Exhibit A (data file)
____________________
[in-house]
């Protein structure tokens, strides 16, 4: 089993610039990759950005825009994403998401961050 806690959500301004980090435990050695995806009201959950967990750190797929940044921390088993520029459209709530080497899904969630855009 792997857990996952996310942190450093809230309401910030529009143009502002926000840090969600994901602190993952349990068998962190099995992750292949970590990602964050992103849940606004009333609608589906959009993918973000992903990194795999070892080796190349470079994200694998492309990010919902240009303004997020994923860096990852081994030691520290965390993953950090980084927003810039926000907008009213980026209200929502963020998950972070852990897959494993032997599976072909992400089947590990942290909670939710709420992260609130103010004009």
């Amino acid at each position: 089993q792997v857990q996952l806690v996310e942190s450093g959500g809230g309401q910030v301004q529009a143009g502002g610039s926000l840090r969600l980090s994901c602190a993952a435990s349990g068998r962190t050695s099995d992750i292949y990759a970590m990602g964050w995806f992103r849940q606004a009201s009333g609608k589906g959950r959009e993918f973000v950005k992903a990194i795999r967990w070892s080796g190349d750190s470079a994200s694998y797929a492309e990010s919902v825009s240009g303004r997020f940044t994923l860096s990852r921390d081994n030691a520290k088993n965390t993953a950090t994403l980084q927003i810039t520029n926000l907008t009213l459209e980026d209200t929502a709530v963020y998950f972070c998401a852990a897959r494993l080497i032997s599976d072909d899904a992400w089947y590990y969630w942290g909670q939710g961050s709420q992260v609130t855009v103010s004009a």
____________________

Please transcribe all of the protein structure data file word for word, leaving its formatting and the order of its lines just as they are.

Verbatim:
[in-house]
């Protein structure tokens, strides 16, 4: 089993610039990759950005825009994403998401961050 806690959500301004980090435990050695995806009201959950967990750190797929940044921390088993520029459209709530080497899904969630855009 792997857990996952996310942190450093809230309401910030529009143009502002926000840090969600994901602190993952349990068998962190099995992750292949970590990602964050992103849940606004009333609608589906959009993918973000992903990194795999070892080796190349470079994200694998492309990010919902240009303004997020994923860096990852081994030691520290965390993953950090980084927003810039926000907008009213980026209200929502963020998950972070852990897959494993032997599976072909992400089947590990942290909670939710709420992260609130103010004009």
């Amino acid at each position: 089993q792997v857990q996952l806690v996310e942190s450093g959500g809230g309401q910030v301004q529009a143009g502002g610039s926000l840090r969600l980090s994901c602190a993952a435990s349990g068998r962190t050695s099995d992750i292949y990759a970590m990602g964050w995806f992103r849940q606004a009201s009333g609608k589906g959950r959009e993918f973000v950005k992903a990194i795999r967990w070892s080796g190349d750190s470079a994200s694998y797929a492309e990010s919902v825009s240009g303004r997020f940044t994923l860096s990852r921390d081994n030691a520290k088993n965390t993953a950090t994403l980084q927003i810039t520029n926000l907008t009213l459209e980026d209200t929502a709530v963020y998950f972070c998401a852990a897959r494993l080497i032997s599976d072909d899904a992400w089947y590990y969630w942290g909670q939710g961050s709420q992260v609130t855009v103010s004009a």